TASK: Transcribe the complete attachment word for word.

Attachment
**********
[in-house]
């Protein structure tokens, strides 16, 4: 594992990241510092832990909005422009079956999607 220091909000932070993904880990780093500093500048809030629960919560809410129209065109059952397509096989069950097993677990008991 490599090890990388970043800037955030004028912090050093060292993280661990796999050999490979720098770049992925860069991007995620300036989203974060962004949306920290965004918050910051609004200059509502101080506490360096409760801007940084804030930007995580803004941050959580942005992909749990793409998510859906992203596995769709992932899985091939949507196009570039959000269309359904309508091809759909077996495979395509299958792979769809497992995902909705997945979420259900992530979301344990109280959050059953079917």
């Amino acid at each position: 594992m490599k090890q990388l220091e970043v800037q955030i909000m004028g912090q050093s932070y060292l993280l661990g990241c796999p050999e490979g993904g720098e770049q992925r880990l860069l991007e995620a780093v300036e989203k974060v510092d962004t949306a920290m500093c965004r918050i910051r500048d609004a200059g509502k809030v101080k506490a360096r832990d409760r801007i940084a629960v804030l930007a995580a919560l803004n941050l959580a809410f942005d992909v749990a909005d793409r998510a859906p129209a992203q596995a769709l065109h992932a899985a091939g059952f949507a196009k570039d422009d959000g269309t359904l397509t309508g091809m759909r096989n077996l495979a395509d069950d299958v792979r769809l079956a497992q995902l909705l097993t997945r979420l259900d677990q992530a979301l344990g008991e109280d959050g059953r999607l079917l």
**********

[in-house]
């Protein structure tokens, strides 16, 4: 594992990241510092832990909005422009079956999607 220091909000932070993904880990780093500093500048809030629960919560809410129209065109059952397509096989069950097993677990008991 490599090890990388970043800037955030004028912090050093060292993280661990796999050999490979720098770049992925860069991007995620300036989203974060962004949306920290965004918050910051609004200059509502101080506490360096409760801007940084804030930007995580803004941050959580942005992909749990793409998510859906992203596995769709992932899985091939949507196009570039959000269309359904309508091809759909077996495979395509299958792979769809497992995902909705997945979420259900992530979301344990109280959050059953079917």
């Amino acid at each position: 594992m490599k090890q990388l220091e970043v800037q955030i909000m004028g912090q050093s932070y060292l993280l661990g990241c796999p050999e490979g993904g720098e770049q992925r880990l860069l991007e995620a780093v300036e989203k974060v510092d962004t949306a920290m500093c965004r918050i910051r500048d609004a200059g509502k809030v101080k506490a360096r832990d409760r801007i940084a629960v804030l930007a995580a919560l803004n941050l959580a809410f942005d992909v749990a909005d793409r998510a859906p129209a992203q596995a769709l065109h992932a899985a091939g059952f949507a196009k570039d422009d959000g269309t359904l397509t309508g091809m759909r096989n077996l495979a395509d069950d299958v792979r769809l079956a497992q995902l909705l097993t997945r979420l259900d677990q992530a979301l344990g008991e109280d959050g059953r999607l079917l």